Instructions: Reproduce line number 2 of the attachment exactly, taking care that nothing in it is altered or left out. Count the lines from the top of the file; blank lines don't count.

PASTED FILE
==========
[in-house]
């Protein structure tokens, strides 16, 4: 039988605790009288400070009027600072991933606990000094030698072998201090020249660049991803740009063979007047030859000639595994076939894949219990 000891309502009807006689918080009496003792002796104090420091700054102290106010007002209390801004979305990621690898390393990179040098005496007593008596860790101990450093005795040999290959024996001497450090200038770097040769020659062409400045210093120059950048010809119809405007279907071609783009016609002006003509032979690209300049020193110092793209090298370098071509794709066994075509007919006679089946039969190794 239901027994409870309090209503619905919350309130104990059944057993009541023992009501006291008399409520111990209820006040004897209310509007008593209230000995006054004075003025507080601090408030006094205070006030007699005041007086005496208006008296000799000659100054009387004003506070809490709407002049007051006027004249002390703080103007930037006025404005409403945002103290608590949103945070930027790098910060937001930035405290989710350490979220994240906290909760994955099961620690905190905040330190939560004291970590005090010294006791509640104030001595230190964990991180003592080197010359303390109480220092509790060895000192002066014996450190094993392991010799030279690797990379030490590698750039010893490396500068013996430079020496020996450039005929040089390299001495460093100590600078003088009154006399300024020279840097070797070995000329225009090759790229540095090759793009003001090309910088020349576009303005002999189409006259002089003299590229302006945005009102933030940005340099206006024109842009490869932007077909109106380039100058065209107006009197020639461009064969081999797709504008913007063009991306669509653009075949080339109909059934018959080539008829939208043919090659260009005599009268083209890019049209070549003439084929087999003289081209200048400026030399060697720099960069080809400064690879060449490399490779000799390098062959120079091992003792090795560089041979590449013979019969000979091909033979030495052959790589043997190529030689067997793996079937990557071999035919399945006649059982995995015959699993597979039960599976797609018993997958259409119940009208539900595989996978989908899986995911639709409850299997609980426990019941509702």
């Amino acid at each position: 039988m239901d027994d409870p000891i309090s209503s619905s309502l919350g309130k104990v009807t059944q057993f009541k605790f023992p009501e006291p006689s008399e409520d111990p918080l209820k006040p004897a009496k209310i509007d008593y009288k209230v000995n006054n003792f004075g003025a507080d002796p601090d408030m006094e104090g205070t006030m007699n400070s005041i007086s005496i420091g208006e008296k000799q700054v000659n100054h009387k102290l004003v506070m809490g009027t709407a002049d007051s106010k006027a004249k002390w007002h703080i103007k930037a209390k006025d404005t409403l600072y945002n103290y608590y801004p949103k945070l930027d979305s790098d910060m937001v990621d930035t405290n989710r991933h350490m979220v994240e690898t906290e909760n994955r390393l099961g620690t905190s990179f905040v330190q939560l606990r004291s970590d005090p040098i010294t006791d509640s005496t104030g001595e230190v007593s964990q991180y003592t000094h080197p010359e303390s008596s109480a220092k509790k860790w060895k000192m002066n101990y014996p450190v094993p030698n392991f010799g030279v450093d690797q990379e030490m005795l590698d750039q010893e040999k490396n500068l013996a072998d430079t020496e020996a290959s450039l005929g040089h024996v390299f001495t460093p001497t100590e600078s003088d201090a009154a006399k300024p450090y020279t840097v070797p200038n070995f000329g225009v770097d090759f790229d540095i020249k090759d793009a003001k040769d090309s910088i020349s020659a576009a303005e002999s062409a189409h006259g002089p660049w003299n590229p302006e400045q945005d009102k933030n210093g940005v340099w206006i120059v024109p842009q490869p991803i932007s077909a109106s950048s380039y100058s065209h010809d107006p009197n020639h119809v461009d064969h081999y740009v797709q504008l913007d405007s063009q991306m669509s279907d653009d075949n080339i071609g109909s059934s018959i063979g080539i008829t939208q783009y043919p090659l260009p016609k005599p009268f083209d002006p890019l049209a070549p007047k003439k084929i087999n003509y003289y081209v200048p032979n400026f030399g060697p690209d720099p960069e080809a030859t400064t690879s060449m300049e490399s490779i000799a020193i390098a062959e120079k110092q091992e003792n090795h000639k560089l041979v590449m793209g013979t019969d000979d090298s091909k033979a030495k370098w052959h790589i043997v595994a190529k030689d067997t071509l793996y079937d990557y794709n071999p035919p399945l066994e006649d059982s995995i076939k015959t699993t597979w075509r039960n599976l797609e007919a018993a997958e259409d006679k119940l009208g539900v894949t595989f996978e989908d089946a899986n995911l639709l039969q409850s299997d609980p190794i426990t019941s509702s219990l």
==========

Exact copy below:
């Protein structure tokens, strides 16, 4: 039988605790009288400070009027600072991933606990000094030698072998201090020249660049991803740009063979007047030859000639595994076939894949219990 000891309502009807006689918080009496003792002796104090420091700054102290106010007002209390801004979305990621690898390393990179040098005496007593008596860790101990450093005795040999290959024996001497450090200038770097040769020659062409400045210093120059950048010809119809405007279907071609783009016609002006003509032979690209300049020193110092793209090298370098071509794709066994075509007919006679089946039969190794 239901027994409870309090209503619905919350309130104990059944057993009541023992009501006291008399409520111990209820006040004897209310509007008593209230000995006054004075003025507080601090408030006094205070006030007699005041007086005496208006008296000799000659100054009387004003506070809490709407002049007051006027004249002390703080103007930037006025404005409403945002103290608590949103945070930027790098910060937001930035405290989710350490979220994240906290909760994955099961620690905190905040330190939560004291970590005090010294006791509640104030001595230190964990991180003592080197010359303390109480220092509790060895000192002066014996450190094993392991010799030279690797990379030490590698750039010893490396500068013996430079020496020996450039005929040089390299001495460093100590600078003088009154006399300024020279840097070797070995000329225009090759790229540095090759793009003001090309910088020349576009303005002999189409006259002089003299590229302006945005009102933030940005340099206006024109842009490869932007077909109106380039100058065209107006009197020639461009064969081999797709504008913007063009991306669509653009075949080339109909059934018959080539008829939208043919090659260009005599009268083209890019049209070549003439084929087999003289081209200048400026030399060697720099960069080809400064690879060449490399490779000799390098062959120079091992003792090795560089041979590449013979019969000979091909033979030495052959790589043997190529030689067997793996079937990557071999035919399945006649059982995995015959699993597979039960599976797609018993997958259409119940009208539900595989996978989908899986995911639709409850299997609980426990019941509702």